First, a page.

In 1995 Jones began a study of the use of ISO standard shipping containers in design, with his project for air-delivered mountain cabins for the high Sierras. This eventually led to the development of the PRO/con or PROgram CONtainer system, debuted at the Hammer Museum in 1999. This system overcomes the limited repertoire of spaces available in container-based design (CBD) by interpolating conventional construction in the spaces between widely separated containers, using the containers as structural supports, rather than merely enclosure. Jones received a patent for his PRO/dek system, which modifies high density movable storage systems to support programmed activities in a space-saving way.

Jones has taught at various schools of architecture in the United States, including Harvard, Columbia, Princeton, IIT, Ohio State, UCLA and UC Berkeley. Since 2003 Jones has taught regularly at the Southern California Institute of Architecture (SCI-Arc).[2]

Work

Jones has designed a number of important buildings, but he is equally known for his ideas about technology and the discipline of architecture. The character of his work has been unusually consistent over the course of his career, maintaining throughout a general orientation to the forms and patterns of technology. Ranging from straightforward, or “classic” modernism to a very exuberant form of technological exhibitionism that has been called “high tech,” but which Jones calls simply “mechanality,” the work can be considered, in his words, “machines for…” echoing the famous phrase of Le Corbusier that the house is a “machine for dwelling.”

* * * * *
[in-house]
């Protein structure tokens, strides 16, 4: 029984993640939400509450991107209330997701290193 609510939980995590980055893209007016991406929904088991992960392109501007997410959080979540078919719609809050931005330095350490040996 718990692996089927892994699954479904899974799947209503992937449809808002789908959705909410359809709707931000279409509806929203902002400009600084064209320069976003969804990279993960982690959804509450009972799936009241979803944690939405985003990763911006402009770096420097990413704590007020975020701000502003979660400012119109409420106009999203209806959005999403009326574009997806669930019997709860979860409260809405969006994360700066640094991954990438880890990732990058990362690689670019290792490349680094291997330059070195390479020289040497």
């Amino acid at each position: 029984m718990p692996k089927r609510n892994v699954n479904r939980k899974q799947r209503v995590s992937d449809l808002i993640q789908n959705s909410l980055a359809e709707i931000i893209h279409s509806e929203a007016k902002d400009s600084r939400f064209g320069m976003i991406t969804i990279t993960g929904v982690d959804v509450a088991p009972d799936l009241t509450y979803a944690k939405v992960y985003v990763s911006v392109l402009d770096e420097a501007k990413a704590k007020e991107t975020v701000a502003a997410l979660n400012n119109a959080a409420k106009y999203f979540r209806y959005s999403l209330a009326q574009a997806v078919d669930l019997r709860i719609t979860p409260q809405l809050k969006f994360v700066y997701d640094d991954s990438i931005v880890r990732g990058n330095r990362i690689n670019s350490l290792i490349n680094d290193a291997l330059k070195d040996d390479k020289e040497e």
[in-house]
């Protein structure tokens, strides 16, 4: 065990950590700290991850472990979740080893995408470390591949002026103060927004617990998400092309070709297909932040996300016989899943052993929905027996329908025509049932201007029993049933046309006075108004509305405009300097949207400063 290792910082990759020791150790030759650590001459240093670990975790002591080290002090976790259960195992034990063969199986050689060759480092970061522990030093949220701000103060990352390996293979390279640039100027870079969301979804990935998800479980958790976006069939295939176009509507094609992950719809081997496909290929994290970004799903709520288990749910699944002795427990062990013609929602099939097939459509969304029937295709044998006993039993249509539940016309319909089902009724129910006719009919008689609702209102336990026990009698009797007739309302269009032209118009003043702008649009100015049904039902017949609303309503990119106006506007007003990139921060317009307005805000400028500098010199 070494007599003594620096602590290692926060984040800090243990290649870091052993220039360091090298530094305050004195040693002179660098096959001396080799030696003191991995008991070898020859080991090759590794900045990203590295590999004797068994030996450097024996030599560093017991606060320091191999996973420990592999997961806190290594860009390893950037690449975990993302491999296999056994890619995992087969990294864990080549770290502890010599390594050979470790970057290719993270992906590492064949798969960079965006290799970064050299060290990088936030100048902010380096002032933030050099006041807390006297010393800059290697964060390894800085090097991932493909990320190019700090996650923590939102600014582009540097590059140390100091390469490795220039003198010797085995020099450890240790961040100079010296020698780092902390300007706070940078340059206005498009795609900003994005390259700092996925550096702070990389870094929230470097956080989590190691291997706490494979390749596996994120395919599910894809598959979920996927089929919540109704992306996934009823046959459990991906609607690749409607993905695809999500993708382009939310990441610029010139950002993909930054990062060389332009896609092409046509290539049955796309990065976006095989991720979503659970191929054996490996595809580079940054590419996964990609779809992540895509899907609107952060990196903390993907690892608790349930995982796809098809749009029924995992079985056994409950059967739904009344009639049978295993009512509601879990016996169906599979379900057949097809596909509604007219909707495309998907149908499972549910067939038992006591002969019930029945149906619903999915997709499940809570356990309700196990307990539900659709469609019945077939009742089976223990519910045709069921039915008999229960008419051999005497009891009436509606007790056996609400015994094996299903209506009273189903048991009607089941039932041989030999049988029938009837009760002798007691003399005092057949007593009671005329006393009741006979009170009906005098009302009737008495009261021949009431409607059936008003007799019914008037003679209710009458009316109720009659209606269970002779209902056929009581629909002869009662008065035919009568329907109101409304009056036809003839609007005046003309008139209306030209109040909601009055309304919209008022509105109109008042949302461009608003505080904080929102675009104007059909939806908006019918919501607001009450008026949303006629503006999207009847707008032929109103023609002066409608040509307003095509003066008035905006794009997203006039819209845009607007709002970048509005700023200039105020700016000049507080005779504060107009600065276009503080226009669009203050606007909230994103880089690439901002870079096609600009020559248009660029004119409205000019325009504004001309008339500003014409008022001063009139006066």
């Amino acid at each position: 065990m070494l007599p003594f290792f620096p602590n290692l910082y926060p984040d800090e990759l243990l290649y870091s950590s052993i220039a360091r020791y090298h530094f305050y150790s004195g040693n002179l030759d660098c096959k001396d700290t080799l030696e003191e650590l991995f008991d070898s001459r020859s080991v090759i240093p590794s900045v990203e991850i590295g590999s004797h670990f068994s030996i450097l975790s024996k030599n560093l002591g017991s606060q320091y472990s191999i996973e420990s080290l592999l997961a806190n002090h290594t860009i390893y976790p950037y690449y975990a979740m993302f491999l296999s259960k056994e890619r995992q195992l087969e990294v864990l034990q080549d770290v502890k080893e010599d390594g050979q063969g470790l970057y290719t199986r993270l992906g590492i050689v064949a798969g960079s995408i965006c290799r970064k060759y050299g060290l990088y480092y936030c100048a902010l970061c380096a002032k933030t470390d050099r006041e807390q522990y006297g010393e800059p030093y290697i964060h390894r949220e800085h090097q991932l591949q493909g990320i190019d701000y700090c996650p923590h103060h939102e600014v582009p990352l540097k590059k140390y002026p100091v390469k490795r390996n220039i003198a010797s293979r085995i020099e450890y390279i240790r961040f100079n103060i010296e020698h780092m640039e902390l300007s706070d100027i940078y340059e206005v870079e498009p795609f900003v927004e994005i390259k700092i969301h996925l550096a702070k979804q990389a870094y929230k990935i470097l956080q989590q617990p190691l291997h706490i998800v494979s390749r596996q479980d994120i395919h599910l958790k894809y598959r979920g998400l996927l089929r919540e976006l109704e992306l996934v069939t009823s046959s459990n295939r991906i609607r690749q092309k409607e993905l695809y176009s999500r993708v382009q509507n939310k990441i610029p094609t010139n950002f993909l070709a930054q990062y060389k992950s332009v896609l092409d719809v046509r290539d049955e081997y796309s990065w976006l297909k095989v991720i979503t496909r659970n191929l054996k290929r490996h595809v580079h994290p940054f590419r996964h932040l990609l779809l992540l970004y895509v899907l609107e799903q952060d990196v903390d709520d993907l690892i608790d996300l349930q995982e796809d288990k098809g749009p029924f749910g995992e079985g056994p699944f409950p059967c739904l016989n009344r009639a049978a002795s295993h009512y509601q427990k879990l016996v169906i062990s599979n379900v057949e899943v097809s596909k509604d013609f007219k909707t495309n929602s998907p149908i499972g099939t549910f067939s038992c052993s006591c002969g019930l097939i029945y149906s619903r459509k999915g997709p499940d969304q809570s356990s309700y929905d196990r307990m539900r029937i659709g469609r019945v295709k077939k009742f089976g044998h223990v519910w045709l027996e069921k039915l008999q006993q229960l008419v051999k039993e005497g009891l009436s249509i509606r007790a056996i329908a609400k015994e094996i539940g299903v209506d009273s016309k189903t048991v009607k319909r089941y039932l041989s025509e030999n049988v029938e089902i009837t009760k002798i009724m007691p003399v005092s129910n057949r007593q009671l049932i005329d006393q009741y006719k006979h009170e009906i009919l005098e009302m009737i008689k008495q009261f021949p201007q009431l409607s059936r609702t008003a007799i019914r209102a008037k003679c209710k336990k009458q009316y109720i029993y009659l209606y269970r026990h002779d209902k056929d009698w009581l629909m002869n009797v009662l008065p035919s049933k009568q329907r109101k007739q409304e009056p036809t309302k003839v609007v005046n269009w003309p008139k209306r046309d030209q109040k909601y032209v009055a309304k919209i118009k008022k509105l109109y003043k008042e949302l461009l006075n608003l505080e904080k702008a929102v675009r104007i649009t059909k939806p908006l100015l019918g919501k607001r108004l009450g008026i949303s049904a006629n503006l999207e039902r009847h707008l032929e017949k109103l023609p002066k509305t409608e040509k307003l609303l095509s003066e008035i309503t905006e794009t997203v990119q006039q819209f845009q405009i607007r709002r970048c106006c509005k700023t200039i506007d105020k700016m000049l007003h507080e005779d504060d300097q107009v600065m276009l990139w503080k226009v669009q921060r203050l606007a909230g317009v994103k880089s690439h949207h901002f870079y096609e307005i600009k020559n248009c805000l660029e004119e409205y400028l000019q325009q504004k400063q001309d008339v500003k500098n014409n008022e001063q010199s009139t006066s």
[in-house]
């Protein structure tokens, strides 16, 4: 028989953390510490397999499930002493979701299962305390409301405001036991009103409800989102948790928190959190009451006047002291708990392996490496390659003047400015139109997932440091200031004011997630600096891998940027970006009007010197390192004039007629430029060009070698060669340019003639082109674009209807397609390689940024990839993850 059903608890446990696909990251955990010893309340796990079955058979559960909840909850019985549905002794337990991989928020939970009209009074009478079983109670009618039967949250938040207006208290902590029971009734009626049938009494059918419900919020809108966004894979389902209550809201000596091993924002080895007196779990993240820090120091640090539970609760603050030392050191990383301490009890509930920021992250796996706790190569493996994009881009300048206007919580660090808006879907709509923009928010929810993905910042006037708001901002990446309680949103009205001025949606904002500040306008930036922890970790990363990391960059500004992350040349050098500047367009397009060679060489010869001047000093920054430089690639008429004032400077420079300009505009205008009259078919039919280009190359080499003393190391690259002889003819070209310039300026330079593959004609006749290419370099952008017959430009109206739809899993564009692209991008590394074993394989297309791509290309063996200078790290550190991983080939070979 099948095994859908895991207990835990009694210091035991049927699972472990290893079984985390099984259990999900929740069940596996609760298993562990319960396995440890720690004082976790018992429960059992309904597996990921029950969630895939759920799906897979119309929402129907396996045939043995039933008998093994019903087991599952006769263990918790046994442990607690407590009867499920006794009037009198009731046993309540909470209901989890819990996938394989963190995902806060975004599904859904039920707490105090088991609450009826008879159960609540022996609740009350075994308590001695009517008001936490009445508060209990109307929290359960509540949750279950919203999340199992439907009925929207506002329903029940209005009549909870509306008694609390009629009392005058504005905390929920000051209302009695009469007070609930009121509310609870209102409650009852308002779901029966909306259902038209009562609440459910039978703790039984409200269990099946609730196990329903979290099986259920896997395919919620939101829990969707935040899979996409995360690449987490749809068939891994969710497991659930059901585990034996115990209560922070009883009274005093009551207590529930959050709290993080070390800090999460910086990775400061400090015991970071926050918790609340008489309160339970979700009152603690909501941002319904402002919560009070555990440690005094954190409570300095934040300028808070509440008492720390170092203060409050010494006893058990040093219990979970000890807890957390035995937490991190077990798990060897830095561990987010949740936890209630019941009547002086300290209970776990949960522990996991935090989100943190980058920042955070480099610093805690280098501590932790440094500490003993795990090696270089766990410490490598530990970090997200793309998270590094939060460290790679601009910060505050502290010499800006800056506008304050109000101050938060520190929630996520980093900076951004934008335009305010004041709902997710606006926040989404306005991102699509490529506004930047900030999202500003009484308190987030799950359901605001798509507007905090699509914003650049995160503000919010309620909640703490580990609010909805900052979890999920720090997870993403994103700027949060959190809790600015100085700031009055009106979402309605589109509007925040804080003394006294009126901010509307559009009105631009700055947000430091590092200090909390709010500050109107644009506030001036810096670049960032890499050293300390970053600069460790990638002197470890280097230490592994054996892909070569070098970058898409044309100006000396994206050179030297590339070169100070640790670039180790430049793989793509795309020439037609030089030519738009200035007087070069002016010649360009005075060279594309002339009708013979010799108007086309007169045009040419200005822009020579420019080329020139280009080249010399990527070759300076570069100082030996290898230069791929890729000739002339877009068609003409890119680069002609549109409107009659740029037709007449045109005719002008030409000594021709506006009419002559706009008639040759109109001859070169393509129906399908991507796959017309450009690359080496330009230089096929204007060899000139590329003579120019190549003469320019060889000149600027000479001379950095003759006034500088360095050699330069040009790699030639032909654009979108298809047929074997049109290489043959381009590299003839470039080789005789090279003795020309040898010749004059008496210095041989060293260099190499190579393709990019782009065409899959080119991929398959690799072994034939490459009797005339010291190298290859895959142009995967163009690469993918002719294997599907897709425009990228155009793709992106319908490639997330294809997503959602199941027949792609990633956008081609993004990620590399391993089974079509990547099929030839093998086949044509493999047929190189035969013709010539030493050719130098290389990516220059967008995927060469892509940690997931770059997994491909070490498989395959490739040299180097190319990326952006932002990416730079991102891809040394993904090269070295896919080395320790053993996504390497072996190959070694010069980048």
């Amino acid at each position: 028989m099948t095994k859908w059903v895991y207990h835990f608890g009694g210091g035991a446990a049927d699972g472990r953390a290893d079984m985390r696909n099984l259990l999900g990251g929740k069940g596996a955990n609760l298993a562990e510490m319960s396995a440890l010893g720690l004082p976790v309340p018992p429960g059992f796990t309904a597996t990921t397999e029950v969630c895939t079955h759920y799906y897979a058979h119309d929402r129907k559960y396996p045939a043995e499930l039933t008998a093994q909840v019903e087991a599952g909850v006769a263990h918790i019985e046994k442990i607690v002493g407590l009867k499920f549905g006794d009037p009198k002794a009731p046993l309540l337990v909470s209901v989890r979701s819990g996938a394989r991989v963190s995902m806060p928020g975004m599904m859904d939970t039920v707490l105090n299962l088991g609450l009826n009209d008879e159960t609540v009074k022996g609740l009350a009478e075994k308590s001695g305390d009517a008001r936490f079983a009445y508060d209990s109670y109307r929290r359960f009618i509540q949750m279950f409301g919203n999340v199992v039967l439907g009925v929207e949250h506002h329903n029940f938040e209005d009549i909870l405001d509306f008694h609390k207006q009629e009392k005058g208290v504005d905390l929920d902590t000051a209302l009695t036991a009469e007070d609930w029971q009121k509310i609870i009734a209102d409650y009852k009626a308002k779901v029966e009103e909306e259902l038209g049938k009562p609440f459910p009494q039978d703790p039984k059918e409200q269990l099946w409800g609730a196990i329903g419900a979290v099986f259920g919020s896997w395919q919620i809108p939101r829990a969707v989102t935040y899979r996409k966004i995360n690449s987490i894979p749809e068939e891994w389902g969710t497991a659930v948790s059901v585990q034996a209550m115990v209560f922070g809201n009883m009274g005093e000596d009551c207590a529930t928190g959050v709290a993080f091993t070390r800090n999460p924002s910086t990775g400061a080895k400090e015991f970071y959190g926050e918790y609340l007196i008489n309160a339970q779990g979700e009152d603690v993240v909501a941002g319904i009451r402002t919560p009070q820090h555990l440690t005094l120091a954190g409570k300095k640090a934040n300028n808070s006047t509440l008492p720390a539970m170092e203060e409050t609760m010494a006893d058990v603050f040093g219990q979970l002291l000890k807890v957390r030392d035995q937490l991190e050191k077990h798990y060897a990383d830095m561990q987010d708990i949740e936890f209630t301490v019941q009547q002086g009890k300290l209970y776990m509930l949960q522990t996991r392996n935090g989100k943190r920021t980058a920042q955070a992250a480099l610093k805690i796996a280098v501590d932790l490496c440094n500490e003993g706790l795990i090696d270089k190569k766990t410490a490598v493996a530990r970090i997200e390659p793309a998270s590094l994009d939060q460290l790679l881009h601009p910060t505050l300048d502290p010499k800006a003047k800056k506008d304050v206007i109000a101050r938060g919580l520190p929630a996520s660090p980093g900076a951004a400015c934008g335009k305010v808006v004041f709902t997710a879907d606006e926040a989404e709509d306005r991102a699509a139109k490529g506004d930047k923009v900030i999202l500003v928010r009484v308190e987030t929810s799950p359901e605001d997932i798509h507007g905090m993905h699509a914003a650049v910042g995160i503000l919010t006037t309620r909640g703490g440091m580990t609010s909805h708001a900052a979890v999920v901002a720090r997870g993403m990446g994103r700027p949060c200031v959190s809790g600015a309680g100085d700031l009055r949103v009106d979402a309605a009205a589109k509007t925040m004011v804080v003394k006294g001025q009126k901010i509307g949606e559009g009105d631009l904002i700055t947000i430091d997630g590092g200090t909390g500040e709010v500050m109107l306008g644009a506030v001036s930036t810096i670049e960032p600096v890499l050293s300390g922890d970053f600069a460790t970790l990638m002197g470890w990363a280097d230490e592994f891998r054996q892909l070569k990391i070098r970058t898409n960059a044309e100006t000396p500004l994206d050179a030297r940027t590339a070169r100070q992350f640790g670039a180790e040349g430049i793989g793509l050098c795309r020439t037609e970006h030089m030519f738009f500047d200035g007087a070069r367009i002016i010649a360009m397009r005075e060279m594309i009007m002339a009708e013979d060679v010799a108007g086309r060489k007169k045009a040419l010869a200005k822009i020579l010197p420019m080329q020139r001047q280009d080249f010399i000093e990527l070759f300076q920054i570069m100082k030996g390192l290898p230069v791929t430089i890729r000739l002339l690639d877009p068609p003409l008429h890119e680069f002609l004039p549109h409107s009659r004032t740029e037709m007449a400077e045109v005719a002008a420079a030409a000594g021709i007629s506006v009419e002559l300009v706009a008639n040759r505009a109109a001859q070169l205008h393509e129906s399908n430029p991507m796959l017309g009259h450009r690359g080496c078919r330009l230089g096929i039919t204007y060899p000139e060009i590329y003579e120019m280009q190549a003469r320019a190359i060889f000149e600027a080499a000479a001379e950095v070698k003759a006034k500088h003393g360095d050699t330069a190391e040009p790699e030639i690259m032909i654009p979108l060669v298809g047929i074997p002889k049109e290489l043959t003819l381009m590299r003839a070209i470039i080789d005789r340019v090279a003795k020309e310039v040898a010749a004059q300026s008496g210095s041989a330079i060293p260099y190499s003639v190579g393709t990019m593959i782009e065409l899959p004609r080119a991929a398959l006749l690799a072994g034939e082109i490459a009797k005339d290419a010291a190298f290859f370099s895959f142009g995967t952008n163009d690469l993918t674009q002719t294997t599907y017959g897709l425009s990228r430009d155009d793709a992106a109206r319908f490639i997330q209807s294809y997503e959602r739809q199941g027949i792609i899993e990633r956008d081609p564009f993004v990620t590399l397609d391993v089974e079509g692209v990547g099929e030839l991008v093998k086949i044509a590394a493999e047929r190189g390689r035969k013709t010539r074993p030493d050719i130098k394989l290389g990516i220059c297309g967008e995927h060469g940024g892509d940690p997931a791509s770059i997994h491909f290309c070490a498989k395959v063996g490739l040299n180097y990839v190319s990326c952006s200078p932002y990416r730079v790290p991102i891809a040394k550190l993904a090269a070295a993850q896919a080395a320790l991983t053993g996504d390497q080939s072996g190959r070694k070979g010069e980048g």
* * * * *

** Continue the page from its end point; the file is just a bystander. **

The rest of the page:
The work has exhibited humor at times. Understandably, the more overt examples of this humor has been found more often in the theoretical projects than the built work, but the built work has taken some license in challenging conventions in a wry way, such as the “dance” of mechanical screens at the UCLA Chiller Plant or “fake” sky at the Paramount Studios Film and Tape Archive. Jones’ “souped up” Chaise, in the collection of the San Francisco Museum of Modern Art, “hot rods” Le Corbusier and Charlotte Perriand’s famous “chaise longue a relage continu.” Jones has introduced elements of cartooning into the published work of the office, and has penned a comic series for the publication ANY.